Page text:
The act of adopting an abandoned plugin reminds me of adopting an orphaned child. On the one hand, the new parents are taking on someone who they didn’t help raise thus far, which forces them to “learn” the ways of the new child to communicate well with them. On the other hand, the new parent is left with the fear that there will come a day that the old parent will come to claim their rights on the child.
The analogy I brought can go some way in building an intuition about the problem of orphaned plugins, but if we want to go beyond just intuition we need to take a more in-depth look at the subject. I hope such a look will inspire a discussion that will benefit us all.
The chase for a faster plugin installation
My prime example for an orphan plugin for this post will be the “Improved Plugin Installation” plugin. What is it:
This plugin is an improvement to the current WP 2.7 plugin installation methods. It allows you to install one or more plugins simply by typing their names or download URLs in a textarea.
This means you can install all your favorite WordPress plugins in one go!
Furthermore, a bookmarklet is included which lets you install plugins directly from an external plugin download page. (See screenshots tab)
Sounds heavenly. Why? because the “add a plugin” feature that Automattic introduced, And the already existing, “One Click Plugin Updater” – where both lacking in exactly what “Improved Plugin Installation” came to solve. That is – they didn’t allow for a massive, fast, easy way to upload a lot of (predefined) plugins in one time. This is, to my opinion, the biggest cost effective solution for a bottleneck in today’s WordPress installation, and it was solved! Or was it?
After the release of WP 2.8, me and others suddenly discovered that “Improved Plugin Installation” stopped working. 5 Months later, after seeing that no programmer came forward to fix the problem, I published the cry on the forums “An orphan plugin is looking to be updated: “Improved Plugin Installation” “, 5 days have passed, and no one replied.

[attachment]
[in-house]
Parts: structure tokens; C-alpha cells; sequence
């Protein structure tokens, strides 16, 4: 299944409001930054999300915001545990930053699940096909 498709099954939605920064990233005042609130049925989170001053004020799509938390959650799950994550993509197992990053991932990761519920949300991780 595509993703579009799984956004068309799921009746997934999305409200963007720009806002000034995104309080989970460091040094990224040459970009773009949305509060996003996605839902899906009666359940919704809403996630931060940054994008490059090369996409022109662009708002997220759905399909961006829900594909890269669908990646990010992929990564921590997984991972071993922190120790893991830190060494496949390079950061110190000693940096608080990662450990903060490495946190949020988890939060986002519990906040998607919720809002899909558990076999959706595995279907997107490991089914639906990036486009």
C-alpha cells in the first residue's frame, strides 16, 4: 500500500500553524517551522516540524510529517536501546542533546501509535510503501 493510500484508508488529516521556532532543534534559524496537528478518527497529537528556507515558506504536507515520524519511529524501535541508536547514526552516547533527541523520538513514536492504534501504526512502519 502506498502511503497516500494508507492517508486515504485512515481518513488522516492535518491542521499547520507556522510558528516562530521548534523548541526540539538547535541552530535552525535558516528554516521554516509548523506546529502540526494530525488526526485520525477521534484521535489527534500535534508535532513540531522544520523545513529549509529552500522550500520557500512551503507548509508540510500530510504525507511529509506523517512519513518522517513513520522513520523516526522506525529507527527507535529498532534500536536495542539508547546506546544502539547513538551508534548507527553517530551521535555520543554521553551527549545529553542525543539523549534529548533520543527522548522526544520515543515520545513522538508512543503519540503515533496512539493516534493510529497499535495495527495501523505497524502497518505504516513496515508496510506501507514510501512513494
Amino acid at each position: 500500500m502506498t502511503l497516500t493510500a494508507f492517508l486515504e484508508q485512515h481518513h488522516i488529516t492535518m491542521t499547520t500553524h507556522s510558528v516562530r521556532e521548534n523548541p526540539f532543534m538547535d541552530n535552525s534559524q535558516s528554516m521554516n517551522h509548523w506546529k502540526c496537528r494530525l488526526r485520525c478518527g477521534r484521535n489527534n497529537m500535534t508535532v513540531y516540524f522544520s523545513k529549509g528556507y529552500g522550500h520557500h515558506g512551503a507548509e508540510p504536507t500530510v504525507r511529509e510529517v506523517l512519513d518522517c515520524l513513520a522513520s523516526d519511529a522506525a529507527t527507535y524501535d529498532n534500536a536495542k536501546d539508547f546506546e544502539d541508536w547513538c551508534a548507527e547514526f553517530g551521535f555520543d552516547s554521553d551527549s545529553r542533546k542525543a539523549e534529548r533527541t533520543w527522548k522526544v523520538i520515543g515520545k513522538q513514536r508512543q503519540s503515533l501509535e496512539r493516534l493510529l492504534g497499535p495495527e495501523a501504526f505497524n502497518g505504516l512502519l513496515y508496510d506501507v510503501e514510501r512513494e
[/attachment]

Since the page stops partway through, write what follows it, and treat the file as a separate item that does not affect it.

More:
So what do you think should happen next?
This question is directed at you, the reader. But with your permission, I will assume my prerogative.
The first one is that there is a need for someone (who knows plugin programming) to take on himself to fix “Improved Plugin Installation” for WordPress 2.8+. This conclusion is the easy one.
The bigger question here is what is the pattern behind the story. What is missing in our community that we do not adopt orphaned plugins? My personal answer (and I hope for yours as well) is the further improvement of the “Compatibility” section in the WordPress Plugin Directory.
Up until now the Compatibility window gave an action item for just two audiences: The plugin users (don’t download the file) and the plugin authors (Maybe I should fix my plugin). But there is a third audience who are not being addressed. That is the other developers in the community. Imagine that a plugin is voted incompatible (above X consensus level), for T amount of time. I hope that there is a system e-mailing the plugin author letting him know that his plugin is having issues (I don’t know if there is). But what if the problem persists longer? Maybe we should have another page, for other developers to let them know that a plugin is suspect of being abandoned.
Maybe developers should commit, when uploading a plugin, to saying after what amount of time, should the system consider their plugin as an orphaned one – and to go look for someone else to be its parent.
I don’t have the right answer, but I hope one of you will.
About the author:
Tal Galili is passionate for WebActivism, WordPress and Statistics. He was proud to have helped with the organizing of WordCamp Israel 2007 and WordCamp Israel 2008, and is hoping to see another one in 2010. Tal Galili writes (about the web and beyond) in Hebrew, and will start writing (on statistics) in English at Statistics and R